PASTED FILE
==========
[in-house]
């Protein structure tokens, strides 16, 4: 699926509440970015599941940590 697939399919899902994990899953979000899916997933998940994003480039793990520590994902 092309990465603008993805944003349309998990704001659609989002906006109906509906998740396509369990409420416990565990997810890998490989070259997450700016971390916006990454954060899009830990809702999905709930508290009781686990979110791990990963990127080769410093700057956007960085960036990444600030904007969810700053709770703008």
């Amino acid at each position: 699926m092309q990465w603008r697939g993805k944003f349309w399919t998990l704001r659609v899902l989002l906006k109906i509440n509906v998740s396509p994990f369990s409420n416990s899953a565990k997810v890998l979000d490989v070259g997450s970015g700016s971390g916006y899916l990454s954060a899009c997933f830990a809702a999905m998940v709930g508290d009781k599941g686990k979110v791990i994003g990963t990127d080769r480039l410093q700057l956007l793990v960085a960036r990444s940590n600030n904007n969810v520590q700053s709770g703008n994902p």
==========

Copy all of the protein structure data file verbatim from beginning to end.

[in-house]
């Protein structure tokens, strides 16, 4: 699926509440970015599941940590 697939399919899902994990899953979000899916997933998940994003480039793990520590994902 092309990465603008993805944003349309998990704001659609989002906006109906509906998740396509369990409420416990565990997810890998490989070259997450700016971390916006990454954060899009830990809702999905709930508290009781686990979110791990990963990127080769410093700057956007960085960036990444600030904007969810700053709770703008």
């Amino acid at each position: 699926m092309q990465w603008r697939g993805k944003f349309w399919t998990l704001r659609v899902l989002l906006k109906i509440n509906v998740s396509p994990f369990s409420n416990s899953a565990k997810v890998l979000d490989v070259g997450s970015g700016s971390g916006y899916l990454s954060a899009c997933f830990a809702a999905m998940v709930g508290d009781k599941g686990k979110v791990i994003g990963t990127d080769r480039l410093q700057l956007l793990v960085a960036r990444s940590n600030n904007n969810v520590q700053s709770g703008n994902p």